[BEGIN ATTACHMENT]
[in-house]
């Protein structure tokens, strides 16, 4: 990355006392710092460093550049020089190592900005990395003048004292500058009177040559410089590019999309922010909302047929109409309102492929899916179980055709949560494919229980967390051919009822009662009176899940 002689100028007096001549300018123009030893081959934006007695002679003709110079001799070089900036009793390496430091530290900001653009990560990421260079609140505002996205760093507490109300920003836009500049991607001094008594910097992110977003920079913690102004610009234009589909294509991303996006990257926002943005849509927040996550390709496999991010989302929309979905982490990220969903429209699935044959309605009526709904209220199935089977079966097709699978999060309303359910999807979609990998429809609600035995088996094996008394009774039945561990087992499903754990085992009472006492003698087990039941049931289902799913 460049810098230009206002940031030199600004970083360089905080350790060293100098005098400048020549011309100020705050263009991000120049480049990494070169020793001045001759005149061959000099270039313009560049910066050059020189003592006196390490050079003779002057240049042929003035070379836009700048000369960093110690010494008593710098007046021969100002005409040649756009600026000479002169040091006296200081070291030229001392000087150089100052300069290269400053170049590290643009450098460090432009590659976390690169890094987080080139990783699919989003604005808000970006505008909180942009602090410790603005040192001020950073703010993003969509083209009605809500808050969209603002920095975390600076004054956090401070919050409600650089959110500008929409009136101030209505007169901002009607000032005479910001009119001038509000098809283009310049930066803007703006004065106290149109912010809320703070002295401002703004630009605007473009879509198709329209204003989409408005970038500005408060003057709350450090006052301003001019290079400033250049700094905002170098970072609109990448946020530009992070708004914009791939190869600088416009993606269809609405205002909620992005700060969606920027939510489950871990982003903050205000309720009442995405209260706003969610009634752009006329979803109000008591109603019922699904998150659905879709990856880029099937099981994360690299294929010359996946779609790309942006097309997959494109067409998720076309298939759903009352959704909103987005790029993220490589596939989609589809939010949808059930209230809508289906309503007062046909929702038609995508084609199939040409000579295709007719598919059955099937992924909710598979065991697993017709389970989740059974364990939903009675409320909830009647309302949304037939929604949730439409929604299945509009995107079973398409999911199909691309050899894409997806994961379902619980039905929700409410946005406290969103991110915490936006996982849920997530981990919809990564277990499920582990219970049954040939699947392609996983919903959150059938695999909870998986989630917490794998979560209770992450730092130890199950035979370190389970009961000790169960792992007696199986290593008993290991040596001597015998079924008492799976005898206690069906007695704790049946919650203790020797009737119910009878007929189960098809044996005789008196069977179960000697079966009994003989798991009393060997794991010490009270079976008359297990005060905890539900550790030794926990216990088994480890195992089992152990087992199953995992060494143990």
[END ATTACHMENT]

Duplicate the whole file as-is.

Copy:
[in-house]
């Protein structure tokens, strides 16, 4: 990355006392710092460093550049020089190592900005990395003048004292500058009177040559410089590019999309922010909302047929109409309102492929899916179980055709949560494919229980967390051919009822009662009176899940 002689100028007096001549300018123009030893081959934006007695002679003709110079001799070089900036009793390496430091530290900001653009990560990421260079609140505002996205760093507490109300920003836009500049991607001094008594910097992110977003920079913690102004610009234009589909294509991303996006990257926002943005849509927040996550390709496999991010989302929309979905982490990220969903429209699935044959309605009526709904209220199935089977079966097709699978999060309303359910999807979609990998429809609600035995088996094996008394009774039945561990087992499903754990085992009472006492003698087990039941049931289902799913 460049810098230009206002940031030199600004970083360089905080350790060293100098005098400048020549011309100020705050263009991000120049480049990494070169020793001045001759005149061959000099270039313009560049910066050059020189003592006196390490050079003779002057240049042929003035070379836009700048000369960093110690010494008593710098007046021969100002005409040649756009600026000479002169040091006296200081070291030229001392000087150089100052300069290269400053170049590290643009450098460090432009590659976390690169890094987080080139990783699919989003604005808000970006505008909180942009602090410790603005040192001020950073703010993003969509083209009605809500808050969209603002920095975390600076004054956090401070919050409600650089959110500008929409009136101030209505007169901002009607000032005479910001009119001038509000098809283009310049930066803007703006004065106290149109912010809320703070002295401002703004630009605007473009879509198709329209204003989409408005970038500005408060003057709350450090006052301003001019290079400033250049700094905002170098970072609109990448946020530009992070708004914009791939190869600088416009993606269809609405205002909620992005700060969606920027939510489950871990982003903050205000309720009442995405209260706003969610009634752009006329979803109000008591109603019922699904998150659905879709990856880029099937099981994360690299294929010359996946779609790309942006097309997959494109067409998720076309298939759903009352959704909103987005790029993220490589596939989609589809939010949808059930209230809508289906309503007062046909929702038609995508084609199939040409000579295709007719598919059955099937992924909710598979065991697993017709389970989740059974364990939903009675409320909830009647309302949304037939929604949730439409929604299945509009995107079973398409999911199909691309050899894409997806994961379902619980039905929700409410946005406290969103991110915490936006996982849920997530981990919809990564277990499920582990219970049954040939699947392609996983919903959150059938695999909870998986989630917490794998979560209770992450730092130890199950035979370190389970009961000790169960792992007696199986290593008993290991040596001597015998079924008492799976005898206690069906007695704790049946919650203790020797009737119910009878007929189960098809044996005789008196069977179960000697079966009994003989798991009393060997794991010490009270079976008359297990005060905890539900550790030794926990216990088994480890195992089992152990087992199953995992060494143990």